The big takeaways from The Autonomous Vehicle Safety Regulation World Congress centered on the importance of a federal scheme for AV regulation and the reality of the states’ interest in traditional issues such as traffic enforcement, product liability, and insurance coverage. In keeping with those messages, the World Congress kicked off with NHTSA Deputy Administrator and Acting Director, Heidi King, speaking about NHTSA’s goals and interest followed almost immediately with wide participation from the states including California, Michigan, and Pennsylvania, among others.
Deputy Administrator King emphasized NHTSA’s desire to foster an environment of collaboration among all stakeholders, including the states. Ms. King emphasized that safety remains the top priority at NHTSA. NHTSA has provided some guidance, and looks forward to hearing from stakeholders about the best way to support and encourage growth in autonomous vehicles. NHTSA wants to provide a flexible frame work to keep the door open for private sector innovation. It is necessary to build public trust and confidence in the safety of autonomous vehicles, and that can only accomplished by all stakeholders working together.
NHTSA is working on the next version of AV guidance, having already issues its 2.0 version, with an expected release of 3.0 in 2018. The guidelines will remain voluntary, but NHTSA is ready to support entities as they try to implement the voluntary guidance. Working with the states, DOT, OEMs, and other stakeholders, NHTSA hopes to continue to be flexible and allow for rapid changes. Later in the conference lawyers emphasized the importance of compliance with the guidance in minimizing liability particularly in no-fault states such as Michigan.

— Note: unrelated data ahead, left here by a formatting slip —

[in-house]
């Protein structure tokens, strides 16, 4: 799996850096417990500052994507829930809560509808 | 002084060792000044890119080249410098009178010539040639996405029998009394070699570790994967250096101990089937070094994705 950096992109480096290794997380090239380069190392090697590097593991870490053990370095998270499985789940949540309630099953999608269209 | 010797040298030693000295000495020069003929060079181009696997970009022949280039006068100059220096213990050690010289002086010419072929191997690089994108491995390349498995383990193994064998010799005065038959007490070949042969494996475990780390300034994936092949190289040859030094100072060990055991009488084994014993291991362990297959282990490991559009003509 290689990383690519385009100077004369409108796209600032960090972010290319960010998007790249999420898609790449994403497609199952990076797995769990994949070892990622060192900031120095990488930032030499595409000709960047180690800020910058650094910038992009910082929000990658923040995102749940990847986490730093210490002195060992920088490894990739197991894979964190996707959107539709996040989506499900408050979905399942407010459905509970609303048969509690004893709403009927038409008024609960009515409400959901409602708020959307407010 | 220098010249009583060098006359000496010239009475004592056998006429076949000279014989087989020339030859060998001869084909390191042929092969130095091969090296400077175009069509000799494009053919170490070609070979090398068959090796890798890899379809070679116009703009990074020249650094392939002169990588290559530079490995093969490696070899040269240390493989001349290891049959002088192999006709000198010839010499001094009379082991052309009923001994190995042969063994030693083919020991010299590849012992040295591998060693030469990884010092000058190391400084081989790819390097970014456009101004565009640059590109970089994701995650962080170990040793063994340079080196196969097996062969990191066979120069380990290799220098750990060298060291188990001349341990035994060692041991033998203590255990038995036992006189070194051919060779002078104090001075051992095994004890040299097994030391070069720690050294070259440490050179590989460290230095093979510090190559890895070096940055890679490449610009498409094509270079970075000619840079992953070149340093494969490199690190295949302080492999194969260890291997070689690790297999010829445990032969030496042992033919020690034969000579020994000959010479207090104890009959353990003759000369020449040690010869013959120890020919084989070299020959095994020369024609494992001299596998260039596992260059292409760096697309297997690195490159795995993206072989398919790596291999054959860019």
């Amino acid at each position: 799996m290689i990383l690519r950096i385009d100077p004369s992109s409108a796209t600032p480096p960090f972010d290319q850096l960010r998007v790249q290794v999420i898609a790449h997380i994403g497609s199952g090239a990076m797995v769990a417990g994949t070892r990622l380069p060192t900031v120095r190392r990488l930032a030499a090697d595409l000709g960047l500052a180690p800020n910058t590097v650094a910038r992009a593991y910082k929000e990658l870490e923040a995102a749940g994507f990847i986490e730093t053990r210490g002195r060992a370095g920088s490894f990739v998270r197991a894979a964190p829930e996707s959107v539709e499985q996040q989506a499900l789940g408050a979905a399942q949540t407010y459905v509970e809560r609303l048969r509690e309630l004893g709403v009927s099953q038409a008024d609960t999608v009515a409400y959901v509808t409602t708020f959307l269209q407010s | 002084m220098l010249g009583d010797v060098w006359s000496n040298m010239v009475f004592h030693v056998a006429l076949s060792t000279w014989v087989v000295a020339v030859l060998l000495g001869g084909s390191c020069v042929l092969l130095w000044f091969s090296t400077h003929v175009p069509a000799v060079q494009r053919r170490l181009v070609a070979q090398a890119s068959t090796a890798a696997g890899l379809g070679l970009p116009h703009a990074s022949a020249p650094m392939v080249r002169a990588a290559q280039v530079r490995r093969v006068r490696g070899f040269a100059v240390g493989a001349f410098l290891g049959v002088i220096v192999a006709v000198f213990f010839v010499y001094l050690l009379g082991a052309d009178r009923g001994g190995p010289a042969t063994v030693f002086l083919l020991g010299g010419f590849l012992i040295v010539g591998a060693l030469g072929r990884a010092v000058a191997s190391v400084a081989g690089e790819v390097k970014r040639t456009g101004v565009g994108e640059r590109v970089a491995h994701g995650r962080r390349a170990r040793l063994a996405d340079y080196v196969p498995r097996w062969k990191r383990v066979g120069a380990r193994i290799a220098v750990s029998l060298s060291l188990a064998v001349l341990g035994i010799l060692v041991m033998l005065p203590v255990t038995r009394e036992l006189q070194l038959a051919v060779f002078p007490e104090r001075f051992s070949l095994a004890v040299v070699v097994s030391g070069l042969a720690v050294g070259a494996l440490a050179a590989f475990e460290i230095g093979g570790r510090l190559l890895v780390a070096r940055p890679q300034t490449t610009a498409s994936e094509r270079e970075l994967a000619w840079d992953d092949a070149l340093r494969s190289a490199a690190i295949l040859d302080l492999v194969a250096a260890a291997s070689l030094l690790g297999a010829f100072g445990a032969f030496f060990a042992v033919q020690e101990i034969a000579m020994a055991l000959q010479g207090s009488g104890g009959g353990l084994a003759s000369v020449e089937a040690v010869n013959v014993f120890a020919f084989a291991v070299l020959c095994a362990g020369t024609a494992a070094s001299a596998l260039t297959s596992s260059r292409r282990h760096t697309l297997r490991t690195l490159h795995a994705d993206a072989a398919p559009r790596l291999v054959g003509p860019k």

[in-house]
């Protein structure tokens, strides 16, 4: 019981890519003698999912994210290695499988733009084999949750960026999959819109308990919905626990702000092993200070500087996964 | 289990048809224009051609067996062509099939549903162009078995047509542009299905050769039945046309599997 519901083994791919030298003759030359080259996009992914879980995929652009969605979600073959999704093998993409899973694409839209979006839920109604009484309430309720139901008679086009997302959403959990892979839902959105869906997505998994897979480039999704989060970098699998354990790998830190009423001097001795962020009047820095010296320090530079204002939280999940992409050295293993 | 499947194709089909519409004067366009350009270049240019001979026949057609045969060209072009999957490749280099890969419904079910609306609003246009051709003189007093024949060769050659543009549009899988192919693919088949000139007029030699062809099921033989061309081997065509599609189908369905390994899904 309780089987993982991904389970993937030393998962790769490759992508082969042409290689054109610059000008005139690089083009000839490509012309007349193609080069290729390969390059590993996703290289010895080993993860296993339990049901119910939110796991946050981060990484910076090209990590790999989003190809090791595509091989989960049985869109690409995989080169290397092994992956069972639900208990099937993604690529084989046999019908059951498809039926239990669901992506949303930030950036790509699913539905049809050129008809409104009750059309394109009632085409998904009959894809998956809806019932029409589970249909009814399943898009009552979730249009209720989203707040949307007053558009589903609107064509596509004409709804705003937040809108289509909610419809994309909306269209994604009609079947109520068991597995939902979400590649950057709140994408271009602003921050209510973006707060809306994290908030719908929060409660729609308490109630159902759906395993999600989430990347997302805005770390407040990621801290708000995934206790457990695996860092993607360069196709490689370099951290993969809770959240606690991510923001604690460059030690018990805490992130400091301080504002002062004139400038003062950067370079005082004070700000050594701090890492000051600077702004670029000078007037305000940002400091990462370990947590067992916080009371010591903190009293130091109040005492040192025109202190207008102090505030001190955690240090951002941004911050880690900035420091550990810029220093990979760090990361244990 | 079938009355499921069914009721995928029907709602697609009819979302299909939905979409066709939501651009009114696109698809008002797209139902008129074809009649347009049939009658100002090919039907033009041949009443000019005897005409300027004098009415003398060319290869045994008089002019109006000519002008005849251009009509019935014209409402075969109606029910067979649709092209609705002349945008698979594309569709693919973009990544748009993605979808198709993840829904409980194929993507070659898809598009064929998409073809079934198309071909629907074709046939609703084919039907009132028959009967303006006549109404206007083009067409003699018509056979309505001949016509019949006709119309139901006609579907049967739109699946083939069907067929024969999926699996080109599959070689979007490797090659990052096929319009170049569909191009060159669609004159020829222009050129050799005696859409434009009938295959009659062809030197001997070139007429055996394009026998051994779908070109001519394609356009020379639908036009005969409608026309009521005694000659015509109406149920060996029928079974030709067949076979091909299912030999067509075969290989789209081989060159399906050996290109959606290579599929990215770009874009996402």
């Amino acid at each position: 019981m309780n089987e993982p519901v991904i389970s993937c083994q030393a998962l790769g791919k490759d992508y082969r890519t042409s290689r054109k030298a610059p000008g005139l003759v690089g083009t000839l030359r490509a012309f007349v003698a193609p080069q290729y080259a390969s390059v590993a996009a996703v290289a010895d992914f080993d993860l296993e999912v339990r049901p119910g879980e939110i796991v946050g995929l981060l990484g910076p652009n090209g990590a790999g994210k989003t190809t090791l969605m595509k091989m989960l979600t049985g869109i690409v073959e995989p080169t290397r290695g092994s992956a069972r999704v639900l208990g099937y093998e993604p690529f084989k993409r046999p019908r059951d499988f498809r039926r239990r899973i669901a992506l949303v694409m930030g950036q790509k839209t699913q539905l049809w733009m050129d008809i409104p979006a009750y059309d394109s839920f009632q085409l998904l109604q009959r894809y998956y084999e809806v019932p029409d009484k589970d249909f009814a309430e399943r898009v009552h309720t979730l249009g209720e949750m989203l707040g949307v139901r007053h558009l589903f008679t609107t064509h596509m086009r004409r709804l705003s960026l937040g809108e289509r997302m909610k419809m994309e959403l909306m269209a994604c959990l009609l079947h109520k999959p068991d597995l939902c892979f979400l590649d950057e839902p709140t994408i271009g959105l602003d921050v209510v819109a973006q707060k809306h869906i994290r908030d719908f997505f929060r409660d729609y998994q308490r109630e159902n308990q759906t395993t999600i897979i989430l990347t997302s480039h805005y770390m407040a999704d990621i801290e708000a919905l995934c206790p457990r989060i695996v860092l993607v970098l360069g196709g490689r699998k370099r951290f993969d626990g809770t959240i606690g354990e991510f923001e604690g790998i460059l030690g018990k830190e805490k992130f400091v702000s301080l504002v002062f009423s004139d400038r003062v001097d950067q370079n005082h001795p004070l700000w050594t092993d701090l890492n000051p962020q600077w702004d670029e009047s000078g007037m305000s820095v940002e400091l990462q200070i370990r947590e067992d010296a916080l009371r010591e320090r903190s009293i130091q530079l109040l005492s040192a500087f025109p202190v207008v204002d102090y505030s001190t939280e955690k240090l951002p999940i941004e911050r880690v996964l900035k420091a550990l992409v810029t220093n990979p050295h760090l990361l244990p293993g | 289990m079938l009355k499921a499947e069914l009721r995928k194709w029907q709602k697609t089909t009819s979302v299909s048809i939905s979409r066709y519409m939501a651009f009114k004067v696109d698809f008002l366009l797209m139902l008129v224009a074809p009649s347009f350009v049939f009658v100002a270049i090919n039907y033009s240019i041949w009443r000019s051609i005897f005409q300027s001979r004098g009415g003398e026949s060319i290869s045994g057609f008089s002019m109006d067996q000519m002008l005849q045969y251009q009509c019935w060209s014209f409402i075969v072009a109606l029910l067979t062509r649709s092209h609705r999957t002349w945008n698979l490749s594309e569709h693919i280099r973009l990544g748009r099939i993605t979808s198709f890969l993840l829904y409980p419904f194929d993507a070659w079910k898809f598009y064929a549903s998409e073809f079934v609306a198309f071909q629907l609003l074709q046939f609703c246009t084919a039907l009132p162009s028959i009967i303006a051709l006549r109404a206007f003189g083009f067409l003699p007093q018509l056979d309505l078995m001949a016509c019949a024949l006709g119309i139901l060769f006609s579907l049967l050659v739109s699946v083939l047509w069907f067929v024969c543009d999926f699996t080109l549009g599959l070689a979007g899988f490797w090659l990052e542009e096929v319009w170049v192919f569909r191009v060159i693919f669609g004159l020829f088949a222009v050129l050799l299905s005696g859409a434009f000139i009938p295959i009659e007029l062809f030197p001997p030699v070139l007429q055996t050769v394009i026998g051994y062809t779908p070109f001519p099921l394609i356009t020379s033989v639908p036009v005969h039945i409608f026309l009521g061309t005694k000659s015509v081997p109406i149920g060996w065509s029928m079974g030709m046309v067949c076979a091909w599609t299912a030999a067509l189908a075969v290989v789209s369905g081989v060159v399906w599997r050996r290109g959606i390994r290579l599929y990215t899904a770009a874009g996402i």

Dr. Bernard Soriano, deputy director, California Department of Motor Vehicles, similarly confirmed that California’s overarching interest in regulating AV is the safe operation of vehicles on its roadways. In summarizing California’s recent October 11, 2017 release of revised regulations, he emphasized that “change happens fast,” and that the state is pleased to now be close to allowing completely driverless testing. He recognized the federal preemption on the design of the vehicle and its crashworthiness and emphasized the state’s interest in the operation of the vehicles and compliance with state traffic laws.
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